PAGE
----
MILAN (Reuters) - The world’s 2009 cereal crops will dip below previous forecasts on lower yields from some major producers, but high stocks will support overall supply, the United Nations said on Thursday.
World cereals output was expected to fall 3.4 percent to 2.209 billion tonnes in 2009, the U.N.’s Food and Agriculture Organisation (FAO) said, cutting its previous forecast by 10 million tonnes.
The drop was due to lower yields after strong productivity gains in 2008 and to smaller planted areas because farmers in major producing countries were discouraged by price falls in the previous season, the FAO said.
Its Crop Prospects and Food Situation report (www.fao.org) came after leaders from rich nations at the G8 summit in Italy committed $20 billion over three years to boost agricultural investment in poorer countries and to fight hunger.
The FAO said food security was a major concern in developing countries where domestic food prices remained high, despite a sharp fall in international prices since the peaks hit last year.
In Ghana and Niger prices of imported rice, a major staple, were 23 and 35 percent higher respectively in June 2009 than a year earlier, the Rome-based agency said.
World wheat output will fall 4.2 percent to 655.2 million tonnes in 2009, just below the previous forecast of 655.8 million tonnes, the FAO said.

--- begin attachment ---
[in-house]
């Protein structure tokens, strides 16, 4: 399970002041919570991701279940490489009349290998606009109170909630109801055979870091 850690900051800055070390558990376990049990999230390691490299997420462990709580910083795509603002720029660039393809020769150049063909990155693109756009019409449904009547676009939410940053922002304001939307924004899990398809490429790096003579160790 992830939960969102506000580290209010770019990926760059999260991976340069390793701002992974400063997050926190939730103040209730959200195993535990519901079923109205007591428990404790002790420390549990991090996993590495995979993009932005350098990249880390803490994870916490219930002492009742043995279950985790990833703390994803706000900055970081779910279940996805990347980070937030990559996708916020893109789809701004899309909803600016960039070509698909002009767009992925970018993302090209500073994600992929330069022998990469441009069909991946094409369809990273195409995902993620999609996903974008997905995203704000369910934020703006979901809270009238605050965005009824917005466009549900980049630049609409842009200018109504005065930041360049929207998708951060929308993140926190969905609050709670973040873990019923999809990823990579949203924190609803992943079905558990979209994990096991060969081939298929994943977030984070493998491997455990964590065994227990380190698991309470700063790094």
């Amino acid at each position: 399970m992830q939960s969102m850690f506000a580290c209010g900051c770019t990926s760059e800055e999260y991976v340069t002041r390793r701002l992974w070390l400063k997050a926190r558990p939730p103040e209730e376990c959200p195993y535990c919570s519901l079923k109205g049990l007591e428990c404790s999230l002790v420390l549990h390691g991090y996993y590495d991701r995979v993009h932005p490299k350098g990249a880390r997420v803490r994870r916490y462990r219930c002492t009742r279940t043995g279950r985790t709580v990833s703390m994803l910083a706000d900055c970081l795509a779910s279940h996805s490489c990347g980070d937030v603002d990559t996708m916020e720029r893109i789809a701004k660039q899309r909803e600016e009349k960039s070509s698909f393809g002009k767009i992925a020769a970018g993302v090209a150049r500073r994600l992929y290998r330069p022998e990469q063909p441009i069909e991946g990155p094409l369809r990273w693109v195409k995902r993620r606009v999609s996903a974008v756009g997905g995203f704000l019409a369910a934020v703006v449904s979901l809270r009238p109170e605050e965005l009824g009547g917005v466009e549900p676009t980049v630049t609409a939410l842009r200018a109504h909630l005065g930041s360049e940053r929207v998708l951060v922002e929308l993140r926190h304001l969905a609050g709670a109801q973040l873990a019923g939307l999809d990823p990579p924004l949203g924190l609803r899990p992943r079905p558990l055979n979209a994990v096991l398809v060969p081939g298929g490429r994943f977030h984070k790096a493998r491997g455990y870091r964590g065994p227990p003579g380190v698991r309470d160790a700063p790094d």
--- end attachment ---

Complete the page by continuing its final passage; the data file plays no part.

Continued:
The European Union’s wheat output was expected to fall to 134.7 million tonnes from 150 million tonnes in 2008.
Global production of coarse grains, including maize, was forecast to fall 4.3 percent to 1.093 billion tonnes, down from the previously expected 1.099 billion tonnes. (For more forecasts, see Factbox )
Despite output falls, the world’s overall cereal supply was expected to remain nearly unchanged around the high level of the previous season thanks to strong carryover stocks.
World cereal stocks by the season’s end in 2010 were expected to edge down 1.3 percent to 517.2 million tonnes from their high opening levels but will be the second highest since 2003.
World cereal trade volume in 2009/10 was likely to fall from the 2008/09 record, mostly driven by a cut in global wheat imports because several major importing countries in North Africa and Asia expect a recovery in wheat production.